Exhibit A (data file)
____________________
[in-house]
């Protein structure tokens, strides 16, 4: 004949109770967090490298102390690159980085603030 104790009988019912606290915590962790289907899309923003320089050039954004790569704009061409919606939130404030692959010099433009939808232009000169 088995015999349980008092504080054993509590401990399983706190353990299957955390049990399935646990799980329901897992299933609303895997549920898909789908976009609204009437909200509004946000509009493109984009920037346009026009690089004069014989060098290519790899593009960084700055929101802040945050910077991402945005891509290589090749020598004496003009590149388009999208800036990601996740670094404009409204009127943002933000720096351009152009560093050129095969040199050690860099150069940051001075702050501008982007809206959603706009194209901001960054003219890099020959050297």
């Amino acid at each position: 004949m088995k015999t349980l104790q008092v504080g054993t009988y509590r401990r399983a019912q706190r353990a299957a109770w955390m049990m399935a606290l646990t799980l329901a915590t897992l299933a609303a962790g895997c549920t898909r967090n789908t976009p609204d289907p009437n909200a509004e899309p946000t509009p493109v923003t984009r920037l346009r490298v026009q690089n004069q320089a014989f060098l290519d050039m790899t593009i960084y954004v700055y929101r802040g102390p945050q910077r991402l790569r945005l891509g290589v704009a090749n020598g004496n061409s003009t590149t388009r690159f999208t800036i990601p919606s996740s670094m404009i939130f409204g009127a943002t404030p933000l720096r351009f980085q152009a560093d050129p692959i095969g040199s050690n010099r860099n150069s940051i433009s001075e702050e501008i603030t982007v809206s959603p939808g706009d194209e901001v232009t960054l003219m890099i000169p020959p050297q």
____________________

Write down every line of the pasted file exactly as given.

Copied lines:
[in-house]
């Protein structure tokens, strides 16, 4: 004949109770967090490298102390690159980085603030 104790009988019912606290915590962790289907899309923003320089050039954004790569704009061409919606939130404030692959010099433009939808232009000169 088995015999349980008092504080054993509590401990399983706190353990299957955390049990399935646990799980329901897992299933609303895997549920898909789908976009609204009437909200509004946000509009493109984009920037346009026009690089004069014989060098290519790899593009960084700055929101802040945050910077991402945005891509290589090749020598004496003009590149388009999208800036990601996740670094404009409204009127943002933000720096351009152009560093050129095969040199050690860099150069940051001075702050501008982007809206959603706009194209901001960054003219890099020959050297």
């Amino acid at each position: 004949m088995k015999t349980l104790q008092v504080g054993t009988y509590r401990r399983a019912q706190r353990a299957a109770w955390m049990m399935a606290l646990t799980l329901a915590t897992l299933a609303a962790g895997c549920t898909r967090n789908t976009p609204d289907p009437n909200a509004e899309p946000t509009p493109v923003t984009r920037l346009r490298v026009q690089n004069q320089a014989f060098l290519d050039m790899t593009i960084y954004v700055y929101r802040g102390p945050q910077r991402l790569r945005l891509g290589v704009a090749n020598g004496n061409s003009t590149t388009r690159f999208t800036i990601p919606s996740s670094m404009i939130f409204g009127a943002t404030p933000l720096r351009f980085q152009a560093d050129p692959i095969g040199s050690n010099r860099n150069s940051i433009s001075e702050e501008i603030t982007v809206s959603p939808g706009d194209e901001v232009t960054l003219m890099i000169p020959p050297q």